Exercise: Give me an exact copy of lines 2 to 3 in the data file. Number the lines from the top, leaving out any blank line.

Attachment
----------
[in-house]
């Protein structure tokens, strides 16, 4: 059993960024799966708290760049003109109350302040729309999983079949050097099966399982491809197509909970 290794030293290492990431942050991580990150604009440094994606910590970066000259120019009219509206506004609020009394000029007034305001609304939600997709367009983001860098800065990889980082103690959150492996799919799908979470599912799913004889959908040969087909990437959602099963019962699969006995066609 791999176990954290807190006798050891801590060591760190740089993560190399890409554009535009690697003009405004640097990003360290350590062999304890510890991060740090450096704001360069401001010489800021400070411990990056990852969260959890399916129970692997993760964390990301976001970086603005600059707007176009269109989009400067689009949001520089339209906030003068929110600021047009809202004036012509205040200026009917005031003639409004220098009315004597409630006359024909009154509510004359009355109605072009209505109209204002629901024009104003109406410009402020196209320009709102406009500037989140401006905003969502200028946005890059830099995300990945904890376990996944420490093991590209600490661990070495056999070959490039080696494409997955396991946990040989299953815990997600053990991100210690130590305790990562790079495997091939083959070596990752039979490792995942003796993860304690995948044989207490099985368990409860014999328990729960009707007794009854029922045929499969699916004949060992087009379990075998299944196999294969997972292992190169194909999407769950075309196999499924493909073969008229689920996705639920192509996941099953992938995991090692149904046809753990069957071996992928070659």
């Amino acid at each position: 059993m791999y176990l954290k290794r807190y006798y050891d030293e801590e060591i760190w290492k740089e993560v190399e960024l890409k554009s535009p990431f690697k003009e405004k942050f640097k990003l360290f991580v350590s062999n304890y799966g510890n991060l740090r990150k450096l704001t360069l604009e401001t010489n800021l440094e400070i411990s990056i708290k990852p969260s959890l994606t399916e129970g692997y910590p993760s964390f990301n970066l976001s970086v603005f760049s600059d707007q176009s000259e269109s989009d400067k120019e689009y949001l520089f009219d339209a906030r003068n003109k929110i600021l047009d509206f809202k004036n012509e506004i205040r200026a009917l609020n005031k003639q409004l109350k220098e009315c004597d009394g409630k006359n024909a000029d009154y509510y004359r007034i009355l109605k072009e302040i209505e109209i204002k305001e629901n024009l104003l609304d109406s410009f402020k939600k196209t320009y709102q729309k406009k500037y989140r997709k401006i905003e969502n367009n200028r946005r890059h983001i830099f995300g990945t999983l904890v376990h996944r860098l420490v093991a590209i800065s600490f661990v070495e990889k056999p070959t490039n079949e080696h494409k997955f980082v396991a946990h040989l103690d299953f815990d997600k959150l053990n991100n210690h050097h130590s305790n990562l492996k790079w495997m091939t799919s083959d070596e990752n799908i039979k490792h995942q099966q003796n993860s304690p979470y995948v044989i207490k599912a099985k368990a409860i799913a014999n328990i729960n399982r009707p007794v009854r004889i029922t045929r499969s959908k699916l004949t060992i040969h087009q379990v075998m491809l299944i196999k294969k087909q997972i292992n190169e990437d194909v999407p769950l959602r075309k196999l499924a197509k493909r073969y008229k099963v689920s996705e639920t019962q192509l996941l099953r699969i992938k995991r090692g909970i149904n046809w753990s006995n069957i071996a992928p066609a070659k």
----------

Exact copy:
């Protein structure tokens, strides 16, 4: 059993960024799966708290760049003109109350302040729309999983079949050097099966399982491809197509909970 290794030293290492990431942050991580990150604009440094994606910590970066000259120019009219509206506004609020009394000029007034305001609304939600997709367009983001860098800065990889980082103690959150492996799919799908979470599912799913004889959908040969087909990437959602099963019962699969006995066609 791999176990954290807190006798050891801590060591760190740089993560190399890409554009535009690697003009405004640097990003360290350590062999304890510890991060740090450096704001360069401001010489800021400070411990990056990852969260959890399916129970692997993760964390990301976001970086603005600059707007176009269109989009400067689009949001520089339209906030003068929110600021047009809202004036012509205040200026009917005031003639409004220098009315004597409630006359024909009154509510004359009355109605072009209505109209204002629901024009104003109406410009402020196209320009709102406009500037989140401006905003969502200028946005890059830099995300990945904890376990996944420490093991590209600490661990070495056999070959490039080696494409997955396991946990040989299953815990997600053990991100210690130590305790990562790079495997091939083959070596990752039979490792995942003796993860304690995948044989207490099985368990409860014999328990729960009707007794009854029922045929499969699916004949060992087009379990075998299944196999294969997972292992190169194909999407769950075309196999499924493909073969008229689920996705639920192509996941099953992938995991090692149904046809753990069957071996992928070659």
């Amino acid at each position: 059993m791999y176990l954290k290794r807190y006798y050891d030293e801590e060591i760190w290492k740089e993560v190399e960024l890409k554009s535009p990431f690697k003009e405004k942050f640097k990003l360290f991580v350590s062999n304890y799966g510890n991060l740090r990150k450096l704001t360069l604009e401001t010489n800021l440094e400070i411990s990056i708290k990852p969260s959890l994606t399916e129970g692997y910590p993760s964390f990301n970066l976001s970086v603005f760049s600059d707007q176009s000259e269109s989009d400067k120019e689009y949001l520089f009219d339209a906030r003068n003109k929110i600021l047009d509206f809202k004036n012509e506004i205040r200026a009917l609020n005031k003639q409004l109350k220098e009315c004597d009394g409630k006359n024909a000029d009154y509510y004359r007034i009355l109605k072009e302040i209505e109209i204002k305001e629901n024009l104003l609304d109406s410009f402020k939600k196209t320009y709102q729309k406009k500037y989140r997709k401006i905003e969502n367009n200028r946005r890059h983001i830099f995300g990945t999983l904890v376990h996944r860098l420490v093991a590209i800065s600490f661990v070495e990889k056999p070959t490039n079949e080696h494409k997955f980082v396991a946990h040989l103690d299953f815990d997600k959150l053990n991100n210690h050097h130590s305790n990562l492996k790079w495997m091939t799919s083959d070596e990752n799908i039979k490792h995942q099966q003796n993860s304690p979470y995948v044989i207490k599912a099985k368990a409860i799913a014999n328990i729960n399982r009707p007794v009854r004889i029922t045929r499969s959908k699916l004949t060992i040969h087009q379990v075998m491809l299944i196999k294969k087909q997972i292992n190169e990437d194909v999407p769950l959602r075309k196999l499924a197509k493909r073969y008229k099963v689920s996705e639920t019962q192509l996941l099953r699969i992938k995991r090692g909970i149904n046809w753990s006995n069957i071996a992928p066609a070659k």